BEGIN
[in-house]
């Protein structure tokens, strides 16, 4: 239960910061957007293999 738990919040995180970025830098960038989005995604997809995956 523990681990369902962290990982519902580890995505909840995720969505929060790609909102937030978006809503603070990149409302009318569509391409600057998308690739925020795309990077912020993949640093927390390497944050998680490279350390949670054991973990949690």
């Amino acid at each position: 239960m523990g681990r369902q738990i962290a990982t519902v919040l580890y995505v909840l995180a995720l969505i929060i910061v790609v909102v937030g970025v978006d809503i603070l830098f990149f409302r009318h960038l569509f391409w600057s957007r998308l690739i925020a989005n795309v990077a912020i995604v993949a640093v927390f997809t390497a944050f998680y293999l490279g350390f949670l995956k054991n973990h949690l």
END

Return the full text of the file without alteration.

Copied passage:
[in-house]
């Protein structure tokens, strides 16, 4: 239960910061957007293999 738990919040995180970025830098960038989005995604997809995956 523990681990369902962290990982519902580890995505909840995720969505929060790609909102937030978006809503603070990149409302009318569509391409600057998308690739925020795309990077912020993949640093927390390497944050998680490279350390949670054991973990949690």
């Amino acid at each position: 239960m523990g681990r369902q738990i962290a990982t519902v919040l580890y995505v909840l995180a995720l969505i929060i910061v790609v909102v937030g970025v978006d809503i603070l830098f990149f409302r009318h960038l569509f391409w600057s957007r998308l690739i925020a989005n795309v990077a912020i995604v993949a640093v927390f997809t390497a944050f998680y293999l490279g350390f949670l995956k054991n973990h949690l």